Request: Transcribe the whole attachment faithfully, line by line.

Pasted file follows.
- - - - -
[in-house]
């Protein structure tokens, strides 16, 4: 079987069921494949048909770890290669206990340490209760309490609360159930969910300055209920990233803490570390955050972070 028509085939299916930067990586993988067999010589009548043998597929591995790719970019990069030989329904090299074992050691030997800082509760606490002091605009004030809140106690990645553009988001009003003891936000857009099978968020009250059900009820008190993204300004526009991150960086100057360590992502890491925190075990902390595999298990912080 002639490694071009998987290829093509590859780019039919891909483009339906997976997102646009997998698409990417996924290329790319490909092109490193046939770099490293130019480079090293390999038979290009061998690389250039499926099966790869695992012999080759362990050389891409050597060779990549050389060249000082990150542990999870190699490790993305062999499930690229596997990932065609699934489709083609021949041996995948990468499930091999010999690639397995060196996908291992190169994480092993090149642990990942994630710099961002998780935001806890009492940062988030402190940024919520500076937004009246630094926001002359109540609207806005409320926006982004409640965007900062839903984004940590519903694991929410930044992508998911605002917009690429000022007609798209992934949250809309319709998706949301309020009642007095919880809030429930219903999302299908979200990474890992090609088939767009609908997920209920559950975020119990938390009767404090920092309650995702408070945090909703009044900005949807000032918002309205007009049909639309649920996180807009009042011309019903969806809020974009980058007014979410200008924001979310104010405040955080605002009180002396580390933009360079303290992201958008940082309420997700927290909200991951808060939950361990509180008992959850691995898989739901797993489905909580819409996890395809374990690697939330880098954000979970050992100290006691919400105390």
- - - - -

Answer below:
[in-house]
């Protein structure tokens, strides 16, 4: 079987069921494949048909770890290669206990340490209760309490609360159930969910300055209920990233803490570390955050972070 028509085939299916930067990586993988067999010589009548043998597929591995790719970019990069030989329904090299074992050691030997800082509760606490002091605009004030809140106690990645553009988001009003003891936000857009099978968020009250059900009820008190993204300004526009991150960086100057360590992502890491925190075990902390595999298990912080 002639490694071009998987290829093509590859780019039919891909483009339906997976997102646009997998698409990417996924290329790319490909092109490193046939770099490293130019480079090293390999038979290009061998690389250039499926099966790869695992012999080759362990050389891409050597060779990549050389060249000082990150542990999870190699490790993305062999499930690229596997990932065609699934489709083609021949041996995948990468499930091999010999690639397995060196996908291992190169994480092993090149642990990942994630710099961002998780935001806890009492940062988030402190940024919520500076937004009246630094926001002359109540609207806005409320926006982004409640965007900062839903984004940590519903694991929410930044992508998911605002917009690429000022007609798209992934949250809309319709998706949301309020009642007095919880809030429930219903999302299908979200990474890992090609088939767009609908997920209920559950975020119990938390009767404090920092309650995702408070945090909703009044900005949807000032918002309205007009049909639309649920996180807009009042011309019903969806809020974009980058007014979410200008924001979310104010405040955080605002009180002396580390933009360079303290992201958008940082309420997700927290909200991951808060939950361990509180008992959850691995898989739901797993489905909580819409996890395809374990690697939330880098954000979970050992100290006691919400105390």